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High fidelity

Embroiled as I am in an argument with a furious member of the artistic community, I’m feeling the need to clear up some issues about art in this country. And before anyone starts saddling up the old high horse preparatory to riding me out of Dullsville, let me point out that just about the only joy of democracy is freedom of expression. What gives me the right to add my Hellnotes’ worth? The same thing that allows artists of all kinds to pursue their work in the public sphere.

I’m going to try to do this as honourably as I can — no names, ranks or serial numbers — because it’s not about revenge. Writing is also an art, as the woman said. But it’s not a martial art. It’s about making sure that we’re all familiar with the basic rules of sociopolitical interaction that apply to the making of any kind of art at all — films, images, books, music, cupcakes, other humans.

The first misconception is about public and personal space*. By this I mean that artists — and I’m hoping it’s the outcome of rectifiable ignorance rather than massive egotism, though the plethora of reality shows seems to argue against this — can confuse who they are with what they do**.

You don’t get a special dispensation for being a “creative” (an awful term, God help me, but it’s the only one we have). Making art is a job, like any other job: not as strenuous as coal-mining, perhaps, but just as dirty, exploitative and poorly rewarded.

That aside, with the opportunity to do this job comes the responsibility to make a distinction between your public persona as artist, and your personal life. Saying that you’re only human when faced with criticism doesn’t cut it. Once you have sent your work out into the world, it ceases to be yours. This is both its burden and its wonder. This is, in fact, the power of art, and the reason we have it around: it is still, by far, the most moving and empathic realm we can access in this lifetime. Your job is to make your art as well as you can, and seal it up like the Ark so that it survives the Flood but also looks pretty on the water. If someone points out that your planks are a little warped on the port side, suck it up.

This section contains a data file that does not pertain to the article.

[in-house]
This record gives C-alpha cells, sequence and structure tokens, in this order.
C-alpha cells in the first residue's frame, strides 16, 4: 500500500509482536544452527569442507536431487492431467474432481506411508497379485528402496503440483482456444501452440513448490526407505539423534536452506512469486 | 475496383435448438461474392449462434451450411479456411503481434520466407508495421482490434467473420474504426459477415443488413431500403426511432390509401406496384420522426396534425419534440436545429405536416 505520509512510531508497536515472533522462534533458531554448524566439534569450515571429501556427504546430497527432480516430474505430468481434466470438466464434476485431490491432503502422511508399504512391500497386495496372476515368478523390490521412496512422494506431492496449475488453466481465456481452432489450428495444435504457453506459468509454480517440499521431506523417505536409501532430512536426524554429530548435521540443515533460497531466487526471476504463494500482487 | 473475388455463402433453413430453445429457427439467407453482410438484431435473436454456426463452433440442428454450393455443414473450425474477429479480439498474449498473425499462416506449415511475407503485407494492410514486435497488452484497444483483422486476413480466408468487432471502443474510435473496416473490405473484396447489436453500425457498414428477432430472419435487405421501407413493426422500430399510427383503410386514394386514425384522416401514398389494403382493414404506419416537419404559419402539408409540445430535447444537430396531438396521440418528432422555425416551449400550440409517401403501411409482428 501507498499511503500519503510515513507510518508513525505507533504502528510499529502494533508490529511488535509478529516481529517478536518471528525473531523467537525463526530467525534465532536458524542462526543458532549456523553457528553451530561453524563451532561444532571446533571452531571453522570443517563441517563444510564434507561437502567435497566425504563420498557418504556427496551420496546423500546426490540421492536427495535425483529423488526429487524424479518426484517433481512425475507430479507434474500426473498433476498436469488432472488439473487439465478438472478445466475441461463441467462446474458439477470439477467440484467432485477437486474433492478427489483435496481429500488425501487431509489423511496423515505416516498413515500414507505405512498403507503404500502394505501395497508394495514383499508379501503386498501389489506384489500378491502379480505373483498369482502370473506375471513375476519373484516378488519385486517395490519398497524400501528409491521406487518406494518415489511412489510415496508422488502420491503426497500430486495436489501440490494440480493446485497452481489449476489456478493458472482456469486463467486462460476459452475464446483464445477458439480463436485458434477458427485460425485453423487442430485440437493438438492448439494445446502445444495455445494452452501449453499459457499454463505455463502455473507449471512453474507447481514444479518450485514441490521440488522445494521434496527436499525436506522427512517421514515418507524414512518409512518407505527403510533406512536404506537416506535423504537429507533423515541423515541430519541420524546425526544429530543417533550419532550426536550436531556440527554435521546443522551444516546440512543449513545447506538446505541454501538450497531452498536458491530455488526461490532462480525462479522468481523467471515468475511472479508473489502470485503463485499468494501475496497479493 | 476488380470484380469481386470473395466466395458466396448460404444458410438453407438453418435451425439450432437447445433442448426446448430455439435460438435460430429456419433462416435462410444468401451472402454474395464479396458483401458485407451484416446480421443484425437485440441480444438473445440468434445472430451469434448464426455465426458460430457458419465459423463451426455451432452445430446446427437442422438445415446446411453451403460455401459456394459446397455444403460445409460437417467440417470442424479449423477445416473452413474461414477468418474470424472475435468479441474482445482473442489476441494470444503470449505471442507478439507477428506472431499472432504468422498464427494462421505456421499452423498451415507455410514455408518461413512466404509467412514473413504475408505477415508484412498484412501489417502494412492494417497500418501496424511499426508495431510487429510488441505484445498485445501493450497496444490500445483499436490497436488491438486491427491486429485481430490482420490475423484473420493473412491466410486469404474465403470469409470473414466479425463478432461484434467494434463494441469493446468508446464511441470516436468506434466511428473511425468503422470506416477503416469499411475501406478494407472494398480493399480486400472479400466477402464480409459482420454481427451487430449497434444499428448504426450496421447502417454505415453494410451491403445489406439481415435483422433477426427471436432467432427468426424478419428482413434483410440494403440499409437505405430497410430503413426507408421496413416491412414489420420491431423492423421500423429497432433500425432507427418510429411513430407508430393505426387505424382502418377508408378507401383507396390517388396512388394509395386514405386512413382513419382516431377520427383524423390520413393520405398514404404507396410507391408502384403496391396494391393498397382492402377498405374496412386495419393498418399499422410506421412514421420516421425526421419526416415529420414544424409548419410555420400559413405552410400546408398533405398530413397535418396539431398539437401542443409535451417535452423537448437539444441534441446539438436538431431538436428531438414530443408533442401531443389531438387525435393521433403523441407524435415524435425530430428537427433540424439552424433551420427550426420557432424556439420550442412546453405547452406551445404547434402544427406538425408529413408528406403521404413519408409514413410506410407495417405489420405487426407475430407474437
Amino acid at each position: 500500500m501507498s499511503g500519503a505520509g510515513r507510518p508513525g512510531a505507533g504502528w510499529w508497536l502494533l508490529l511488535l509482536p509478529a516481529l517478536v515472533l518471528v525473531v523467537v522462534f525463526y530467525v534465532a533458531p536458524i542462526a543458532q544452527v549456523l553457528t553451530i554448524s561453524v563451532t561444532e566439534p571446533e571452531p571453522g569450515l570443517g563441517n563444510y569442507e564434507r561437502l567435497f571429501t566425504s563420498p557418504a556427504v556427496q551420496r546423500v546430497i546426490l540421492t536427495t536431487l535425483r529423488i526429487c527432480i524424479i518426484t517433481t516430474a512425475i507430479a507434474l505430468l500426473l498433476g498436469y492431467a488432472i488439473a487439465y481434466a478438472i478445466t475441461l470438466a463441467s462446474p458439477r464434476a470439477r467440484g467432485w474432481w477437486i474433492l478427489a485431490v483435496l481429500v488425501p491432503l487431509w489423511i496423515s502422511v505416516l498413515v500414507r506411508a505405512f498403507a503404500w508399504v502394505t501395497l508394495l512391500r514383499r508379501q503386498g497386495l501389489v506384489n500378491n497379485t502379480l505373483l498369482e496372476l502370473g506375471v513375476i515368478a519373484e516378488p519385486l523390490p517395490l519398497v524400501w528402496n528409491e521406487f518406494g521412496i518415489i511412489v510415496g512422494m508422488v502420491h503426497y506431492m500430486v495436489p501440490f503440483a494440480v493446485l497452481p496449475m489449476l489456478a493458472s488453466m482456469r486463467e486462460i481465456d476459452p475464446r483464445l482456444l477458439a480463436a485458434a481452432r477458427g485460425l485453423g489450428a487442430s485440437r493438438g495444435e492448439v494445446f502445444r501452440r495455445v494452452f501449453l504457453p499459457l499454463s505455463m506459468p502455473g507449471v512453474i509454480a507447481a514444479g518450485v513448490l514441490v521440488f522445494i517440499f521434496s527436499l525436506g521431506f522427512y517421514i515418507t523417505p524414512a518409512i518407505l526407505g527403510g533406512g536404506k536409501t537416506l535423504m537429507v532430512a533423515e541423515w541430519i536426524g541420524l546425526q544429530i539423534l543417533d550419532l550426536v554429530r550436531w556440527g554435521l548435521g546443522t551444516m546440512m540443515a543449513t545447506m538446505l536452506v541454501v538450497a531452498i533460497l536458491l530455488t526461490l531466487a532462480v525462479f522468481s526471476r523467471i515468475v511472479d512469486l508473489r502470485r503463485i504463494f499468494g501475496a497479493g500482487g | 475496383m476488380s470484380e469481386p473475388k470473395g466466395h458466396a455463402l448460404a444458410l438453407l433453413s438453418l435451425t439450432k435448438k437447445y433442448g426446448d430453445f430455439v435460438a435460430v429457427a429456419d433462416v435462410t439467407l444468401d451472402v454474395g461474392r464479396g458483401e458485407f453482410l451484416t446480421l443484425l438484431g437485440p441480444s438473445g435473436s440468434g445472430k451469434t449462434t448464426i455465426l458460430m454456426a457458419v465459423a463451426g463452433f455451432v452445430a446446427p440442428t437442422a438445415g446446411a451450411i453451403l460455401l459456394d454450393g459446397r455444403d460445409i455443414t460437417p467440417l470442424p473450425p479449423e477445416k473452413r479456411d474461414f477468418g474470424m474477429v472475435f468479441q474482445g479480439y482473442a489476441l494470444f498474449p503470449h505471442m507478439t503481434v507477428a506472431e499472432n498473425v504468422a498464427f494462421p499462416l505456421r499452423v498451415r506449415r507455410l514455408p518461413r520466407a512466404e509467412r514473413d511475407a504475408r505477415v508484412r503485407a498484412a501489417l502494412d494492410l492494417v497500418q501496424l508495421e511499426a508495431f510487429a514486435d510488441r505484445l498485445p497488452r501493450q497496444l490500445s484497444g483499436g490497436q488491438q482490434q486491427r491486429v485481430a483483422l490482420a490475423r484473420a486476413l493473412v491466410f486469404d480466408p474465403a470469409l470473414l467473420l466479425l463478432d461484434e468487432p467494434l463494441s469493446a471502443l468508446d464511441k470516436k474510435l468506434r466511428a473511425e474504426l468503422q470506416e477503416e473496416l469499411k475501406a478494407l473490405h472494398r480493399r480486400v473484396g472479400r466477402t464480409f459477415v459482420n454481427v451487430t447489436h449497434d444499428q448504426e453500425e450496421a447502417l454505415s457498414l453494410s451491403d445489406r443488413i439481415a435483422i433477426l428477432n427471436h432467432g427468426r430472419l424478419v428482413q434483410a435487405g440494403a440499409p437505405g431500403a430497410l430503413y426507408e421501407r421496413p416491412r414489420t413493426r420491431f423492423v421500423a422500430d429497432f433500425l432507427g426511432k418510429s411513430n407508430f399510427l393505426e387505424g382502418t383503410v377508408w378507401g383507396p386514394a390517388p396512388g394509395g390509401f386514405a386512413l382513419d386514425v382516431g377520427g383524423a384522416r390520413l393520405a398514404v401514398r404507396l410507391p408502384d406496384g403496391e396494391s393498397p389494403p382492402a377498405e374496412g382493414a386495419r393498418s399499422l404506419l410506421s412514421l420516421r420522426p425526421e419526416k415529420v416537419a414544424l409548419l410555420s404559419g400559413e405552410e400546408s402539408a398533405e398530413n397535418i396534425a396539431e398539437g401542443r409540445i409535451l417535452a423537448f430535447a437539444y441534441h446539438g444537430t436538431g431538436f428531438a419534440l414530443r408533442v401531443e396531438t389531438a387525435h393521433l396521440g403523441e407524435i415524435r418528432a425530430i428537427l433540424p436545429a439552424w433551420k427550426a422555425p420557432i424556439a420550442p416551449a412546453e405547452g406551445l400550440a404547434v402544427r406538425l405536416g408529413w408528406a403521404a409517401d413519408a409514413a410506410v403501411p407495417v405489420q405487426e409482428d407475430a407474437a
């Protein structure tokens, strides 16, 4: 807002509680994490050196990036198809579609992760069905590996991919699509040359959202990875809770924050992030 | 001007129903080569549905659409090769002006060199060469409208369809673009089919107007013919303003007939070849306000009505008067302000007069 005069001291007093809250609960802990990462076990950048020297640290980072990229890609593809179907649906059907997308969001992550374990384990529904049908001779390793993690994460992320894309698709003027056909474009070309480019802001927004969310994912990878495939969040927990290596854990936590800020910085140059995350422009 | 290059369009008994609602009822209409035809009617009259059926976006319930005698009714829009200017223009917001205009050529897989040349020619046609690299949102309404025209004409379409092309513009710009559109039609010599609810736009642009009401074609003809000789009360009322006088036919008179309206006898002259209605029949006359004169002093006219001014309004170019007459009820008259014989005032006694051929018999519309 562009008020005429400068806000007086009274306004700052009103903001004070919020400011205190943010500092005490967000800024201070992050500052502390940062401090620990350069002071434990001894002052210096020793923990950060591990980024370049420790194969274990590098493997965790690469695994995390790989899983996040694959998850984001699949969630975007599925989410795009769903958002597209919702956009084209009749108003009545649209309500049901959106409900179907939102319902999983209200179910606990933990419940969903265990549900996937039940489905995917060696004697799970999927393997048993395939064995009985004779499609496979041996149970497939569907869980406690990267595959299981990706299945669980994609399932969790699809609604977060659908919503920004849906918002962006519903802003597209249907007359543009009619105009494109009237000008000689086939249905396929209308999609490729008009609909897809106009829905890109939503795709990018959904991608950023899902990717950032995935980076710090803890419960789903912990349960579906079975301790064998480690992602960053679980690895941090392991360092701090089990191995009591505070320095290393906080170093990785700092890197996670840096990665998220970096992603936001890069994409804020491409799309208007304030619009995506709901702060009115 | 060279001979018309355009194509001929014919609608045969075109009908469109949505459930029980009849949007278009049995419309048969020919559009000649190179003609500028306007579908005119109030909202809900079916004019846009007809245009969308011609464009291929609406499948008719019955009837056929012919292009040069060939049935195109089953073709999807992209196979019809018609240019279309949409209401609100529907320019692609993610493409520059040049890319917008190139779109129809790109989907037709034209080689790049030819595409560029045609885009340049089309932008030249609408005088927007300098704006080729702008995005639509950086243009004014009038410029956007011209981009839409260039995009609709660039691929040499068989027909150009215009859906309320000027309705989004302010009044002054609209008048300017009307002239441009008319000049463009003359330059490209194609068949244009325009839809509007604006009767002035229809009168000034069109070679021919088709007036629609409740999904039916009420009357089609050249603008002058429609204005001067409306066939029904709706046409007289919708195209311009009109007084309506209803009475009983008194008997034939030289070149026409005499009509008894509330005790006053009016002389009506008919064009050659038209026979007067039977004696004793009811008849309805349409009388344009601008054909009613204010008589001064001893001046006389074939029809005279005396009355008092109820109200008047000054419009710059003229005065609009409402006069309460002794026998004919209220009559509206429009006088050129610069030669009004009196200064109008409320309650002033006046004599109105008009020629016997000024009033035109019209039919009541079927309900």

Second, once your art has left your baton or your studio or your frontal lobe, it becomes a product. Your intention is for as many people as possible to either buy it or buy into it, and somewhere along the way those two things got confused. As soon as you employ marketers to hawk your life’s work, it loses some of its integrity and some of its passion. That’s what consumption does: by the end of the process, all your audience is left with is a lingering taste in the mouth and — ideally — a hankering for more. Buying in is, to a certain extent, selling out. This is also part of the retail process. Live with it, or don’t let it happen. These are your choices.

Third, once you are a brand, you automatically become The Establishment. As soon as you are The Establishment, you’re going to get resistance***. You are The Man. And I don’t mean that in the Shaft way or the Lou Reed way: I mean that in the old-fashioned Bob Dylan way. What money buys is influence, and another word for that is power. It’s what you set out to do. It’s power that runs the machine.

But the frightening beauty of capitalism (and the whole world is capitalist, make no mistake about that) is its ability to absorb everything in its path. Being consumed — both artist and product — in that maw is the end point of every commercially successful artistic venture, whether you like it or not.

This is not bad. Use it. Make it into the next beautiful thing. It’s what you’re here to do.

* It’s a tricky one. Smarter people than I have argued that there are, in fact, three spheres — the public (accessible to all); the personal (accessible to the chosen few); and the private (accessible only to the artist). I’m going to get simplistic here and consider two, but feel free to multiply those out until you have more identities than Sybil supine on the couch.

** There are, naturally, exceptions. Me-the-noun can be more influential than me-the-verb. Sometimes this works, as when actors rule countries. Sometimes it doesn’t, as when actors have opinions.

*** Just ask Fidel Castro.


  • Diane Awerbuck

    Diane Awerbuck's first novel, Gardening at Night, struck it lucky. She writes textbooks and fiction (most recently, Cabin Fever) and reviews books for the Sunday Times. Her doctorate, The Spirit and the Letter: Warblogs, Trauma and the Public Sphere, is due out in 2012, along with another novel.